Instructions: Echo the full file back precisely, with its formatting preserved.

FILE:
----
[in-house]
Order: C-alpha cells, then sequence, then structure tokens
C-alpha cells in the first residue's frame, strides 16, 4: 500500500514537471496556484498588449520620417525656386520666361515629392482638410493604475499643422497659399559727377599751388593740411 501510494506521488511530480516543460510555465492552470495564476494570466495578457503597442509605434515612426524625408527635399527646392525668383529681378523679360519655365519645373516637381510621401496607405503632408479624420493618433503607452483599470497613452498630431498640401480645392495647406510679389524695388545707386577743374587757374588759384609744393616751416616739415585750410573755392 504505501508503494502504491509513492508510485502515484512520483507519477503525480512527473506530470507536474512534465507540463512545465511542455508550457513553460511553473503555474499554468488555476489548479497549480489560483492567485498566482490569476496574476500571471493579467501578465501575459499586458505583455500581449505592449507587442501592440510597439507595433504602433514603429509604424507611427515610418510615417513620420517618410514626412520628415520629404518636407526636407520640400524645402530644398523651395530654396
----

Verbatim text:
[in-house]
Order: C-alpha cells, then sequence, then structure tokens
C-alpha cells in the first residue's frame, strides 16, 4: 500500500514537471496556484498588449520620417525656386520666361515629392482638410493604475499643422497659399559727377599751388593740411 501510494506521488511530480516543460510555465492552470495564476494570466495578457503597442509605434515612426524625408527635399527646392525668383529681378523679360519655365519645373516637381510621401496607405503632408479624420493618433503607452483599470497613452498630431498640401480645392495647406510679389524695388545707386577743374587757374588759384609744393616751416616739415585750410573755392 504505501508503494502504491509513492508510485502515484512520483507519477503525480512527473506530470507536474512534465507540463512545465511542455508550457513553460511553473503555474499554468488555476489548479497549480489560483492567485498566482490569476496574476500571471493579467501578465501575459499586458505583455500581449505592449507587442501592440510597439507595433504602433514603429509604424507611427515610418510615417513620420517618410514626412520628415520629404518636407526636407520640400524645402530644398523651395530654396